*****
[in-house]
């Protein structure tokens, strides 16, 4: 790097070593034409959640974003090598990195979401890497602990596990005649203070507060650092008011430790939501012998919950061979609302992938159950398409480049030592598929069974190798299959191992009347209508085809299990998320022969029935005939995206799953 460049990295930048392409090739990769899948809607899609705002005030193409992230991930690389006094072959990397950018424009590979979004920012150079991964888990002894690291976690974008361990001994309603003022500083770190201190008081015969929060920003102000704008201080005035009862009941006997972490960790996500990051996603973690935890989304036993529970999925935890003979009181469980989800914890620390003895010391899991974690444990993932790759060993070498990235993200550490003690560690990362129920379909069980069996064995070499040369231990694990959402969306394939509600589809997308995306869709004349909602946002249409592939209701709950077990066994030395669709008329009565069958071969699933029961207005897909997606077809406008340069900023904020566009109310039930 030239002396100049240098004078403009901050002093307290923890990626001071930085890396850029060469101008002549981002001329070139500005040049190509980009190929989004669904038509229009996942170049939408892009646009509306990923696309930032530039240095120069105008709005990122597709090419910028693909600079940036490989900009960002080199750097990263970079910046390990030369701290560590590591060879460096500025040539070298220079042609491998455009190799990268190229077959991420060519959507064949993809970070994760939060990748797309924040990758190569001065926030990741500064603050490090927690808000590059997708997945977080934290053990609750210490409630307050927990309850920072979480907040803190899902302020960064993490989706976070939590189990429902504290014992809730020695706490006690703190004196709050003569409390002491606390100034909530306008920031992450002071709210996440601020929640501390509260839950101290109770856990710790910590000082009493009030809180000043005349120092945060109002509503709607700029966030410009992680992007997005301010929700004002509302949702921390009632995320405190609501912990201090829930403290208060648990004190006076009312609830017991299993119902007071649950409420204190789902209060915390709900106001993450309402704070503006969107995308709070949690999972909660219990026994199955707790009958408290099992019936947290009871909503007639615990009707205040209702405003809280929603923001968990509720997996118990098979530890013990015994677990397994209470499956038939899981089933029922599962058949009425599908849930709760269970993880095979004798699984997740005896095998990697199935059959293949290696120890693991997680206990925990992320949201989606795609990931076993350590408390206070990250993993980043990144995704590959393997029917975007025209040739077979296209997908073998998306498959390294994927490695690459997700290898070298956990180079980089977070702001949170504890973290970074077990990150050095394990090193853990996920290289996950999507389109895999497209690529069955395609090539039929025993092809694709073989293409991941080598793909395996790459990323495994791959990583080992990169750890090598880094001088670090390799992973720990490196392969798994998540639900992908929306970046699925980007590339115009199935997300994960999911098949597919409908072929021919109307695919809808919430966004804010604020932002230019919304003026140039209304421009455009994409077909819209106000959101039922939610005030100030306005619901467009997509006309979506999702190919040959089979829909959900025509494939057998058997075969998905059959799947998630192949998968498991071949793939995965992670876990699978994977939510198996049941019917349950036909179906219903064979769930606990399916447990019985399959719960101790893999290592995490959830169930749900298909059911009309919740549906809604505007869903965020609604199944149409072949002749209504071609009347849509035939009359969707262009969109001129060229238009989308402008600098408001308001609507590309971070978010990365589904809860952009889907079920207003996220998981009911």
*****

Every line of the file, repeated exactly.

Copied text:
[in-house]
């Protein structure tokens, strides 16, 4: 790097070593034409959640974003090598990195979401890497602990596990005649203070507060650092008011430790939501012998919950061979609302992938159950398409480049030592598929069974190798299959191992009347209508085809299990998320022969029935005939995206799953 460049990295930048392409090739990769899948809607899609705002005030193409992230991930690389006094072959990397950018424009590979979004920012150079991964888990002894690291976690974008361990001994309603003022500083770190201190008081015969929060920003102000704008201080005035009862009941006997972490960790996500990051996603973690935890989304036993529970999925935890003979009181469980989800914890620390003895010391899991974690444990993932790759060993070498990235993200550490003690560690990362129920379909069980069996064995070499040369231990694990959402969306394939509600589809997308995306869709004349909602946002249409592939209701709950077990066994030395669709008329009565069958071969699933029961207005897909997606077809406008340069900023904020566009109310039930 030239002396100049240098004078403009901050002093307290923890990626001071930085890396850029060469101008002549981002001329070139500005040049190509980009190929989004669904038509229009996942170049939408892009646009509306990923696309930032530039240095120069105008709005990122597709090419910028693909600079940036490989900009960002080199750097990263970079910046390990030369701290560590590591060879460096500025040539070298220079042609491998455009190799990268190229077959991420060519959507064949993809970070994760939060990748797309924040990758190569001065926030990741500064603050490090927690808000590059997708997945977080934290053990609750210490409630307050927990309850920072979480907040803190899902302020960064993490989706976070939590189990429902504290014992809730020695706490006690703190004196709050003569409390002491606390100034909530306008920031992450002071709210996440601020929640501390509260839950101290109770856990710790910590000082009493009030809180000043005349120092945060109002509503709607700029966030410009992680992007997005301010929700004002509302949702921390009632995320405190609501912990201090829930403290208060648990004190006076009312609830017991299993119902007071649950409420204190789902209060915390709900106001993450309402704070503006969107995308709070949690999972909660219990026994199955707790009958408290099992019936947290009871909503007639615990009707205040209702405003809280929603923001968990509720997996118990098979530890013990015994677990397994209470499956038939899981089933029922599962058949009425599908849930709760269970993880095979004798699984997740005896095998990697199935059959293949290696120890693991997680206990925990992320949201989606795609990931076993350590408390206070990250993993980043990144995704590959393997029917975007025209040739077979296209997908073998998306498959390294994927490695690459997700290898070298956990180079980089977070702001949170504890973290970074077990990150050095394990090193853990996920290289996950999507389109895999497209690529069955395609090539039929025993092809694709073989293409991941080598793909395996790459990323495994791959990583080992990169750890090598880094001088670090390799992973720990490196392969798994998540639900992908929306970046699925980007590339115009199935997300994960999911098949597919409908072929021919109307695919809808919430966004804010604020932002230019919304003026140039209304421009455009994409077909819209106000959101039922939610005030100030306005619901467009997509006309979506999702190919040959089979829909959900025509494939057998058997075969998905059959799947998630192949998968498991071949793939995965992670876990699978994977939510198996049941019917349950036909179906219903064979769930606990399916447990019985399959719960101790893999290592995490959830169930749900298909059911009309919740549906809604505007869903965020609604199944149409072949002749209504071609009347849509035939009359969707262009969109001129060229238009989308402008600098408001308001609507590309971070978010990365589904809860952009889907079920207003996220998981009911």